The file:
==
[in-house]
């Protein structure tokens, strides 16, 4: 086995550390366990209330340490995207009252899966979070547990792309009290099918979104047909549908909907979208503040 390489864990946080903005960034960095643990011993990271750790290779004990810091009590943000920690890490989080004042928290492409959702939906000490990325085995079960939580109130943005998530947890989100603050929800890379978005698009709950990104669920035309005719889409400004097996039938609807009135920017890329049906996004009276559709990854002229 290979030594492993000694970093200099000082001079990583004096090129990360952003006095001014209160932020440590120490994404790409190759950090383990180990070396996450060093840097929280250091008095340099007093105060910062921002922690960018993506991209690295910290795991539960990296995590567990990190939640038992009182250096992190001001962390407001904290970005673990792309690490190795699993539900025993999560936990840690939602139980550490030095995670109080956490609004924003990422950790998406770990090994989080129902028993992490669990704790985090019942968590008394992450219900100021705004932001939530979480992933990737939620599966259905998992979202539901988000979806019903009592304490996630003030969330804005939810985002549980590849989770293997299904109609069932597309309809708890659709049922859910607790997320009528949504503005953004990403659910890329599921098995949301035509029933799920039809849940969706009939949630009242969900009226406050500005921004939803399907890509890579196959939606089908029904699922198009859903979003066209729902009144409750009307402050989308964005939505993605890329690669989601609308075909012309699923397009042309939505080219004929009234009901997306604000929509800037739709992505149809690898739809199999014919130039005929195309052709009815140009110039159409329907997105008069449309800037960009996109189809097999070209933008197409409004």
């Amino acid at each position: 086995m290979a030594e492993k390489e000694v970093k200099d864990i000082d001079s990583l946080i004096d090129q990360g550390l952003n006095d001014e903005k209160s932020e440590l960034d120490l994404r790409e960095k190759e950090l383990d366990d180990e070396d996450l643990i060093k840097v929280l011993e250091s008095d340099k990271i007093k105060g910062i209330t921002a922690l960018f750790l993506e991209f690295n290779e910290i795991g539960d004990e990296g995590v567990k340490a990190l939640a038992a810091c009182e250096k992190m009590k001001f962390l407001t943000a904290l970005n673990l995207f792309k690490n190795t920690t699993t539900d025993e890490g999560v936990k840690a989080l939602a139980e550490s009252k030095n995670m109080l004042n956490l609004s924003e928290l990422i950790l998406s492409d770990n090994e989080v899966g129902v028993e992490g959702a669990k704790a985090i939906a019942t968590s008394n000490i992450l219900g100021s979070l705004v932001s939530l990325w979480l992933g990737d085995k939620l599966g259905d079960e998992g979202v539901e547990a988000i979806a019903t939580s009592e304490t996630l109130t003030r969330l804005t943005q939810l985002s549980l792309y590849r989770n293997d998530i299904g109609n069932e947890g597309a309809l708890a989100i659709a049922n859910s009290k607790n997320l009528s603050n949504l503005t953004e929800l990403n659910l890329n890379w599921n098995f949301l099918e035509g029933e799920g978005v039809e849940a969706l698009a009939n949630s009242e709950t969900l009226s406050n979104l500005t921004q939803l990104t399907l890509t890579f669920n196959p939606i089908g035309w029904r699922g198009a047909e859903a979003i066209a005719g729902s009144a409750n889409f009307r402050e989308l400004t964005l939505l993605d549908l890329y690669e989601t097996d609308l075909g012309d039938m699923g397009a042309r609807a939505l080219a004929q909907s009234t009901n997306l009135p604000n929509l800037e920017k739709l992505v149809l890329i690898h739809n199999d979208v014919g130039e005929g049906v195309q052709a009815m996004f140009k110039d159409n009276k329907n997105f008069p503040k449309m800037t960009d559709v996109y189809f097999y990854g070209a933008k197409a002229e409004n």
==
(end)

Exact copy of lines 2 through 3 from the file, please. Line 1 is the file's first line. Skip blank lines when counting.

């Protein structure tokens, strides 16, 4: 086995550390366990209330340490995207009252899966979070547990792309009290099918979104047909549908909907979208503040 390489864990946080903005960034960095643990011993990271750790290779004990810091009590943000920690890490989080004042928290492409959702939906000490990325085995079960939580109130943005998530947890989100603050929800890379978005698009709950990104669920035309005719889409400004097996039938609807009135920017890329049906996004009276559709990854002229 290979030594492993000694970093200099000082001079990583004096090129990360952003006095001014209160932020440590120490994404790409190759950090383990180990070396996450060093840097929280250091008095340099007093105060910062921002922690960018993506991209690295910290795991539960990296995590567990990190939640038992009182250096992190001001962390407001904290970005673990792309690490190795699993539900025993999560936990840690939602139980550490030095995670109080956490609004924003990422950790998406770990090994989080129902028993992490669990704790985090019942968590008394992450219900100021705004932001939530979480992933990737939620599966259905998992979202539901988000979806019903009592304490996630003030969330804005939810985002549980590849989770293997299904109609069932597309309809708890659709049922859910607790997320009528949504503005953004990403659910890329599921098995949301035509029933799920039809849940969706009939949630009242969900009226406050500005921004939803399907890509890579196959939606089908029904699922198009859903979003066209729902009144409750009307402050989308964005939505993605890329690669989601609308075909012309699923397009042309939505080219004929009234009901997306604000929509800037739709992505149809690898739809199999014919130039005929195309052709009815140009110039159409329907997105008069449309800037960009996109189809097999070209933008197409409004």
């Amino acid at each position: 086995m290979a030594e492993k390489e000694v970093k200099d864990i000082d001079s990583l946080i004096d090129q990360g550390l952003n006095d001014e903005k209160s932020e440590l960034d120490l994404r790409e960095k190759e950090l383990d366990d180990e070396d996450l643990i060093k840097v929280l011993e250091s008095d340099k990271i007093k105060g910062i209330t921002a922690l960018f750790l993506e991209f690295n290779e910290i795991g539960d004990e990296g995590v567990k340490a990190l939640a038992a810091c009182e250096k992190m009590k001001f962390l407001t943000a904290l970005n673990l995207f792309k690490n190795t920690t699993t539900d025993e890490g999560v936990k840690a989080l939602a139980e550490s009252k030095n995670m109080l004042n956490l609004s924003e928290l990422i950790l998406s492409d770990n090994e989080v899966g129902v028993e992490g959702a669990k704790a985090i939906a019942t968590s008394n000490i992450l219900g100021s979070l705004v932001s939530l990325w979480l992933g990737d085995k939620l599966g259905d079960e998992g979202v539901e547990a988000i979806a019903t939580s009592e304490t996630l109130t003030r969330l804005t943005q939810l985002s549980l792309y590849r989770n293997d998530i299904g109609n069932e947890g597309a309809l708890a989100i659709a049922n859910s009290k607790n997320l009528s603050n949504l503005t953004e929800l990403n659910l890329n890379w599921n098995f949301l099918e035509g029933e799920g978005v039809e849940a969706l698009a009939n949630s009242e709950t969900l009226s406050n979104l500005t921004q939803l990104t399907l890509t890579f669920n196959p939606i089908g035309w029904r699922g198009a047909e859903a979003i066209a005719g729902s009144a409750n889409f009307r402050e989308l400004t964005l939505l993605d549908l890329y690669e989601t097996d609308l075909g012309d039938m699923g397009a042309r609807a939505l080219a004929q909907s009234t009901n997306l009135p604000n929509l800037e920017k739709l992505v149809l890329i690898h739809n199999d979208v014919g130039e005929g049906v195309q052709a009815m996004f140009k110039d159409n009276k329907n997105f008069p503040k449309m800037t960009d559709v996109y189809f097999y990854g070209a933008k197409a002229e409004n």